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Sunday, 05 July 2020

Red Monastery in Sohag is today's tourism and antiquities ministry virtual tour

The tour is part of an initiative to bring ancient Egyptian civilisation to audiences worldwide who are staying at home in the fight against Covid-19

Nevine El-Aref , Sunday 5 Apr 2020
 Sultan Barquq
Mosque-Madrassa of Sultan Barquq (Photo: Wikipedia)
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The Ministry of Tourism and Antiquities is launching tonight at 7pm its third virtual tour of a distinguished Coptic monument, the Red Monastery in Sohag.

Tomorrow, a virtual tour of the Mosque and Madrassa (School) of Sultan Barquq in Al-Muiz Street will be launched, while on Tuesday the Ben Ezra Jewish Synagogue in Old Cairo will be featured.

The Red Monastery is located 21 kilometres west of Sohag province. It is considered one of the most important monasteries established during Christianity’s early history. It is known as the Red Monastery because of the red bricks that make up most of its masonry. White limestone was also employed in the building’s construction, as well as pink and black granite columns.

The monastery was founded by Saint Bishoy in the beginning of the fourth century AD, but suffered of two fires, the first was during the Roman Period, and the second as a result of Berber attacks.

All that remains of the Red Monastery is its church and surrounding fortification walls to the south. Remains of a structure north of the church also survived and are thought to belong to an industrial area.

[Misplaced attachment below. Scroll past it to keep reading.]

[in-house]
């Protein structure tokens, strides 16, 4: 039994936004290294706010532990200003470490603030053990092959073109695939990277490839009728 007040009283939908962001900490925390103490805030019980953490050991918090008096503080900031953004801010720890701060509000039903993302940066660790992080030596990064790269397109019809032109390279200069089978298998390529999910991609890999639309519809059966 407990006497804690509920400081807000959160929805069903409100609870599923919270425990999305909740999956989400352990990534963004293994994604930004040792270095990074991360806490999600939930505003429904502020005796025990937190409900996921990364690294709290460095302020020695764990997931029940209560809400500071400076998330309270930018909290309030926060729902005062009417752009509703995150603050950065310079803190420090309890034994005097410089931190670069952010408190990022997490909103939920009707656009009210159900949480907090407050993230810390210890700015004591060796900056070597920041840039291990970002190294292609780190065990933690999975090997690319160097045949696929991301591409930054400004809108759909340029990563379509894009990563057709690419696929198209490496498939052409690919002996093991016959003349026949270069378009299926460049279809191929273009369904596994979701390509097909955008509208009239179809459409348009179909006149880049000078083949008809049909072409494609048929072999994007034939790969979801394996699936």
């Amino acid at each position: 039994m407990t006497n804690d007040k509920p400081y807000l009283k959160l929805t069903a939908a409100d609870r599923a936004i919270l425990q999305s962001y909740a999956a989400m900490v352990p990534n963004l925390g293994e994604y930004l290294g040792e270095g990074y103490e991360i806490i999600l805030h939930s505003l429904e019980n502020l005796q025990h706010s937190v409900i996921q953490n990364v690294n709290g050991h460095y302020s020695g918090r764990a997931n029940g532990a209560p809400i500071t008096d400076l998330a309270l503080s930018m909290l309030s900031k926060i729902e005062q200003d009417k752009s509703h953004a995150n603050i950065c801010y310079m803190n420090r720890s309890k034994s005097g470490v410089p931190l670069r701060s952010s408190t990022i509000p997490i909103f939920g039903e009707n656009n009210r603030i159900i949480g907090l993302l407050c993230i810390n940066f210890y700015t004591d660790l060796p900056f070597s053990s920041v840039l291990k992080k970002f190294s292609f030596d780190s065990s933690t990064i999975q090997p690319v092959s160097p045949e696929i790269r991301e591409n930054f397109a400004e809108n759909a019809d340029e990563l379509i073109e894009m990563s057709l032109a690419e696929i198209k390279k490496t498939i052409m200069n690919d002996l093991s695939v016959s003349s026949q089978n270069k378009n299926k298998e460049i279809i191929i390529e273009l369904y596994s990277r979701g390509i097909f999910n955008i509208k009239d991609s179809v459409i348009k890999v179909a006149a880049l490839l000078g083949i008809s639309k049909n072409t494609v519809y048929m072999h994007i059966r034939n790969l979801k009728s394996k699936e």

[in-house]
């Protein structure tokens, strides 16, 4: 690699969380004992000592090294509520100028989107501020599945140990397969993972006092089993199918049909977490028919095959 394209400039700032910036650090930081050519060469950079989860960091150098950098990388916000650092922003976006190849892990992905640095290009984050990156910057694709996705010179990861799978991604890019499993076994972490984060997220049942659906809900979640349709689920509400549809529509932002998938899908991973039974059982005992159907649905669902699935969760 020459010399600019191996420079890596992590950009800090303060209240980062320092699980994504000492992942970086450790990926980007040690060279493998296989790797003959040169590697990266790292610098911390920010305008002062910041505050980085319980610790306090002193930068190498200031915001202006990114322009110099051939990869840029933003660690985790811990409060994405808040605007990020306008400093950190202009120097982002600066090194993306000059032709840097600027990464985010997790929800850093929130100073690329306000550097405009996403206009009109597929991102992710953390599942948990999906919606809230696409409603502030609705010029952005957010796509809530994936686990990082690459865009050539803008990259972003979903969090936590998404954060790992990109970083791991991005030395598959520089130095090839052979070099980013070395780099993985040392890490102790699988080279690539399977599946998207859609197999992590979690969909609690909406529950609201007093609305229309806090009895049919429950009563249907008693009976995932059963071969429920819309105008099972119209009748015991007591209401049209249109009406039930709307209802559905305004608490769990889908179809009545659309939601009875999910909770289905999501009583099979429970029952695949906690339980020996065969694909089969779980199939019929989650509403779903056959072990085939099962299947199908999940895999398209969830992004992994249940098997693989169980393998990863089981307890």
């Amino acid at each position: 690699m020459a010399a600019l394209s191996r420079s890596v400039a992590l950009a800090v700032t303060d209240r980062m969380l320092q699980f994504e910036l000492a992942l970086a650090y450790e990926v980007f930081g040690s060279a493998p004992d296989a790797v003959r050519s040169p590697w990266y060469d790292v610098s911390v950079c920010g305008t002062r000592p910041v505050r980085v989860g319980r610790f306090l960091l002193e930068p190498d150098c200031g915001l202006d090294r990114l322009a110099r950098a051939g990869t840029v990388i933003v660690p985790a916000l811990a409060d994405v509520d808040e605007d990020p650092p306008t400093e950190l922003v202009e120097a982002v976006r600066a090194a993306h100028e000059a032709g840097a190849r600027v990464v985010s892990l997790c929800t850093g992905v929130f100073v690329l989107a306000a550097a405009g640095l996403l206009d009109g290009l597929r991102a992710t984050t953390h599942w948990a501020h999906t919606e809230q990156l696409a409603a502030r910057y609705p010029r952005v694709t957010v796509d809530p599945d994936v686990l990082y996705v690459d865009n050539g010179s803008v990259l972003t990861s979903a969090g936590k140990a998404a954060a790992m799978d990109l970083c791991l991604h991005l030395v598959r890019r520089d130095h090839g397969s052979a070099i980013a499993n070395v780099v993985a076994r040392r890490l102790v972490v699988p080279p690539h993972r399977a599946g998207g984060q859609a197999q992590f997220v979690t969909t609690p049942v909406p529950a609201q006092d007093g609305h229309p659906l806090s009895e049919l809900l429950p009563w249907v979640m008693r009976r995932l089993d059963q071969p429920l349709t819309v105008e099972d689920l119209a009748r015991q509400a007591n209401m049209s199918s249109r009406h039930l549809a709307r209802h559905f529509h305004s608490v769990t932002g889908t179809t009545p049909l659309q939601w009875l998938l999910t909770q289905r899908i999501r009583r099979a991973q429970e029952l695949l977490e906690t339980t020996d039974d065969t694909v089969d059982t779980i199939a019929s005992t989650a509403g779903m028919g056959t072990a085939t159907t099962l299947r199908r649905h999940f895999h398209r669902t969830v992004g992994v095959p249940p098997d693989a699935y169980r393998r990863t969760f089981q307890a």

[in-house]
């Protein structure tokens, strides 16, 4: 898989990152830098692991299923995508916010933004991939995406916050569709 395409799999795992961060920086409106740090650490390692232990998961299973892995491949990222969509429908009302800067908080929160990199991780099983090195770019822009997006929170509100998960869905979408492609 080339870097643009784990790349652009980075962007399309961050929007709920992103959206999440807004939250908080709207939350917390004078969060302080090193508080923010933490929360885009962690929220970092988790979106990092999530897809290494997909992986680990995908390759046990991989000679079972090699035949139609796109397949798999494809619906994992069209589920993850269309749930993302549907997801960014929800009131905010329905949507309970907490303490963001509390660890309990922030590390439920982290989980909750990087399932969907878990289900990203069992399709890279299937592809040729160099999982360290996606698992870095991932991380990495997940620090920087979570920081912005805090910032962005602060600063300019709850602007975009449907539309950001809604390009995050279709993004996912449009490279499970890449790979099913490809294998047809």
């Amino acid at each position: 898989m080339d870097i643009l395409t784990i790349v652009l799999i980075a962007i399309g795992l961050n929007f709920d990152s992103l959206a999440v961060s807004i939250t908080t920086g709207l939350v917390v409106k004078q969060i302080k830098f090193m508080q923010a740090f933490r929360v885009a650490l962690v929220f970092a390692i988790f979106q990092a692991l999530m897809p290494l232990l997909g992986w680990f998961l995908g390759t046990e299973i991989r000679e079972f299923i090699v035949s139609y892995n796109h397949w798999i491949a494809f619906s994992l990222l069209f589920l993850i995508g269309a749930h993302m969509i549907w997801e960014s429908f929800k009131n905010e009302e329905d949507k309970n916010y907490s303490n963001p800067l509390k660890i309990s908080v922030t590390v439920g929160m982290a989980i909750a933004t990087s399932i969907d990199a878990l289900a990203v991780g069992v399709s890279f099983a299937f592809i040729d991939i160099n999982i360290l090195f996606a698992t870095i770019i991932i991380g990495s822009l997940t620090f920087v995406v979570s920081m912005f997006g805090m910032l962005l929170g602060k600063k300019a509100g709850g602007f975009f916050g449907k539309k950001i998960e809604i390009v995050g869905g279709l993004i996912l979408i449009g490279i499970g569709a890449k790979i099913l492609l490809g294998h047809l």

The main church is composed of a long rectangular space composed of three wings. The middle wing is the largest of the three. The Church of the Virgin Mary is attached to its south-west corner. On its eastern end, the monastery’s church terminates in a tripartite structure decorated with murals in tempera paint depicting Biblical scenes that include Jesus Christ, the Virgin Mary, the Four Gospels, and the Apostles.

The fort occupies the area south of the church, to which its structures are attached. It likely dates to the reign of Empress Helena.

It is a roughly square building that consists of four floors, the ground and first floors of baked bricks, and the top two of simple sun-dried mud brick. The fort itself contains several units that allowed monks to reside in it for long stretches of time, including a church, cells, a storage room, and a water source.

The tour comes within the scope of an initiative the ministry has launched in collaboration with partners from scientific and archaeological institutions to enable people worldwide to enjoy ancient Egyptian civilisation while staying at home under precautionary measures taken to fight the global coronavirus pandemic. 

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